The team then built the mobile health intervention using the same approach Teitelman took with Everhealthier Women, bringing the health-care conversation to the daily lives of users, this time via a set of weekly stories written by the group with feedback from women in the community.

“We tried to make it really real, to include a lot of the day-to-day life of the women we were seeing,” Teitelman says. “The stories took place at the laundromat, on the stoop on a hot summer day, maybe in the clinic waiting room, sitting and watching TV at home, hearing that your aunt died of cervical cancer and being concerned about what that means for you.”

The research team tested the new app with 35 young women who lived in economically disadvantaged communities and had received the first dose of the vaccine. The researchers determined that using content tailored to a target population can potentially reduce cancer disparities by reaching these harder-to-reach populations.

That aligns well with Teitelman’s goals for this type of work in general.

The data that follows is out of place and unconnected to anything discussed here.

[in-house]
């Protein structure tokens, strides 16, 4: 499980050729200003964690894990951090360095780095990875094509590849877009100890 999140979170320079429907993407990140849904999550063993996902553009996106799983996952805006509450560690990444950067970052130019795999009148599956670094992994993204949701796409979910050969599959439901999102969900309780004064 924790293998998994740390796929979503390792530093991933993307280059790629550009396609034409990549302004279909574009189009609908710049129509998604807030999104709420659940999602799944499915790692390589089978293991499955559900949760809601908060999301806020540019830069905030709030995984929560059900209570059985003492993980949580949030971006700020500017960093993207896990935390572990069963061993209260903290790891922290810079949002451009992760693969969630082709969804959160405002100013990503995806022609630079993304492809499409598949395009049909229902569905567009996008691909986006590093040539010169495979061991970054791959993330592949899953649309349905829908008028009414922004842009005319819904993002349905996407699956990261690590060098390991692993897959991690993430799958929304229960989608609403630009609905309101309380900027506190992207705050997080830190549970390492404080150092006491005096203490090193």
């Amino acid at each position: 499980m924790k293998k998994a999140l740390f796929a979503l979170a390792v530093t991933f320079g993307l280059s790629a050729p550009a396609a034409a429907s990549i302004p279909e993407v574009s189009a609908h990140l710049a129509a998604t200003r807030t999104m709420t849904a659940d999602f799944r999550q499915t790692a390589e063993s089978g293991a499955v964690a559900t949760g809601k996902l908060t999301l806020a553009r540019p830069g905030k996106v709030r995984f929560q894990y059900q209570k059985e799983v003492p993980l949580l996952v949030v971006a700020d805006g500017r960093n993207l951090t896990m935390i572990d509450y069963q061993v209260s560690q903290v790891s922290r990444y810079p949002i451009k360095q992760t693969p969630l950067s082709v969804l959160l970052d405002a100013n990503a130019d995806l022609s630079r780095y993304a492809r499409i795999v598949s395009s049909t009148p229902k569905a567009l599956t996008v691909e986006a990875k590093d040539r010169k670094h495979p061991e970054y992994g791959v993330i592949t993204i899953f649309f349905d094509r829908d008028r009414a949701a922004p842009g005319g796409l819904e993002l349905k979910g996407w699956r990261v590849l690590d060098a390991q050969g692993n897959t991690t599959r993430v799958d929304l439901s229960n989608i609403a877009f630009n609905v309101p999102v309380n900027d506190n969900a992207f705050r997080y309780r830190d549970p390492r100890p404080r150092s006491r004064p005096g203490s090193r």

“I’m interested in addressing health disparities, and cervical cancer really disproportionately affects minority women,” she explains. “If we don’t make extra efforts to connect with minority women, we’re going to worsen the health disparities by differentially distributing the prevention method. That’s what this app is about, to speak to the women who never got the vaccine as kids and who are now being offered it as adults and can make the decision. We’re trying to help them see the benefits.”

Teitelman has other projects in the works using similar tech-based mobile health interventions with input from the community, like one that sends text reminders to women to take a daily HIV prevention pill. It’s not the only type of research she conducts, but it’s one in which she sees great potential.

“If I want to be a nurse in the community, what am I going to do, go door to door?” she says. “I could develop an app and then I could reach people every day in the community, where they are, in their lives. That’s what I do.”

Source: University of Pennsylvania